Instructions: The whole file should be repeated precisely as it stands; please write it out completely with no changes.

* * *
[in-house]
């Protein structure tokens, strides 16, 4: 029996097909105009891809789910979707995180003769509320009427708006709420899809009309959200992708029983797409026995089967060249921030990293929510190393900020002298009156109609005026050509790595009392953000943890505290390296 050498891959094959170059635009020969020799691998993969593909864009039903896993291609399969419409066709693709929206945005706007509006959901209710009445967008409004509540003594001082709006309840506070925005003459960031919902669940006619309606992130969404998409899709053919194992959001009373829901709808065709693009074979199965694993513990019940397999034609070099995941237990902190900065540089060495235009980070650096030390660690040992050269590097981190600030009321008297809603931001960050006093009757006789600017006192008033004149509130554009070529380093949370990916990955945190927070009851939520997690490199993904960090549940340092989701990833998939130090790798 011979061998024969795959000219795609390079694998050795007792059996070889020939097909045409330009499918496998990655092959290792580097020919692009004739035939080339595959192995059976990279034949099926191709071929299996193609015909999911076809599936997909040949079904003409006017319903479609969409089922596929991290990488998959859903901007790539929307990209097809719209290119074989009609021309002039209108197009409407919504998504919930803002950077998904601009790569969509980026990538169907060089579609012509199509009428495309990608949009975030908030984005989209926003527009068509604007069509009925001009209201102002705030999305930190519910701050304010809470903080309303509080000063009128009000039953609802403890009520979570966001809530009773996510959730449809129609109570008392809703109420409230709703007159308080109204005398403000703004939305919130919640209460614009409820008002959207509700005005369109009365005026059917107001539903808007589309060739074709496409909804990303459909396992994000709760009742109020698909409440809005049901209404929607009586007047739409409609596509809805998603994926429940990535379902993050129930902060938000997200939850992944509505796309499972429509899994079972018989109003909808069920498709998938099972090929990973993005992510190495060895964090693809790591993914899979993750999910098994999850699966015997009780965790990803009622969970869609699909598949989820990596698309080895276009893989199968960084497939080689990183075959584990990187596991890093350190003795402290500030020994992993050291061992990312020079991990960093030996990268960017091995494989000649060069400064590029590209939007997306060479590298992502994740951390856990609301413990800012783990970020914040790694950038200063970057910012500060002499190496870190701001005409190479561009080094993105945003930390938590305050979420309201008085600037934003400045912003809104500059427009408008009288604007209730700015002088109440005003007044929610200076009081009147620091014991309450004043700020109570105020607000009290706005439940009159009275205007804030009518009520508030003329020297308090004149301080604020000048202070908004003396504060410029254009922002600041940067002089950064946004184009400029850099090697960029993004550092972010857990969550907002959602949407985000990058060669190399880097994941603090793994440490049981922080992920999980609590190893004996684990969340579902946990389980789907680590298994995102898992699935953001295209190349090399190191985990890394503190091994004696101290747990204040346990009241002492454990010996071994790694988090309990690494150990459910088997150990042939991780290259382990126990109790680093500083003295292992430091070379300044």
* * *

[in-house]
């Protein structure tokens, strides 16, 4: 029996097909105009891809789910979707995180003769509320009427708006709420899809009309959200992708029983797409026995089967060249921030990293929510190393900020002298009156109609005026050509790595009392953000943890505290390296 050498891959094959170059635009020969020799691998993969593909864009039903896993291609399969419409066709693709929206945005706007509006959901209710009445967008409004509540003594001082709006309840506070925005003459960031919902669940006619309606992130969404998409899709053919194992959001009373829901709808065709693009074979199965694993513990019940397999034609070099995941237990902190900065540089060495235009980070650096030390660690040992050269590097981190600030009321008297809603931001960050006093009757006789600017006192008033004149509130554009070529380093949370990916990955945190927070009851939520997690490199993904960090549940340092989701990833998939130090790798 011979061998024969795959000219795609390079694998050795007792059996070889020939097909045409330009499918496998990655092959290792580097020919692009004739035939080339595959192995059976990279034949099926191709071929299996193609015909999911076809599936997909040949079904003409006017319903479609969409089922596929991290990488998959859903901007790539929307990209097809719209290119074989009609021309002039209108197009409407919504998504919930803002950077998904601009790569969509980026990538169907060089579609012509199509009428495309990608949009975030908030984005989209926003527009068509604007069509009925001009209201102002705030999305930190519910701050304010809470903080309303509080000063009128009000039953609802403890009520979570966001809530009773996510959730449809129609109570008392809703109420409230709703007159308080109204005398403000703004939305919130919640209460614009409820008002959207509700005005369109009365005026059917107001539903808007589309060739074709496409909804990303459909396992994000709760009742109020698909409440809005049901209404929607009586007047739409409609596509809805998603994926429940990535379902993050129930902060938000997200939850992944509505796309499972429509899994079972018989109003909808069920498709998938099972090929990973993005992510190495060895964090693809790591993914899979993750999910098994999850699966015997009780965790990803009622969970869609699909598949989820990596698309080895276009893989199968960084497939080689990183075959584990990187596991890093350190003795402290500030020994992993050291061992990312020079991990960093030996990268960017091995494989000649060069400064590029590209939007997306060479590298992502994740951390856990609301413990800012783990970020914040790694950038200063970057910012500060002499190496870190701001005409190479561009080094993105945003930390938590305050979420309201008085600037934003400045912003809104500059427009408008009288604007209730700015002088109440005003007044929610200076009081009147620091014991309450004043700020109570105020607000009290706005439940009159009275205007804030009518009520508030003329020297308090004149301080604020000048202070908004003396504060410029254009922002600041940067002089950064946004184009400029850099090697960029993004550092972010857990969550907002959602949407985000990058060669190399880097994941603090793994440490049981922080992920999980609590190893004996684990969340579902946990389980789907680590298994995102898992699935953001295209190349090399190191985990890394503190091994004696101290747990204040346990009241002492454990010996071994790694988090309990690494150990459910088997150990042939991780290259382990126990109790680093500083003295292992430091070379300044």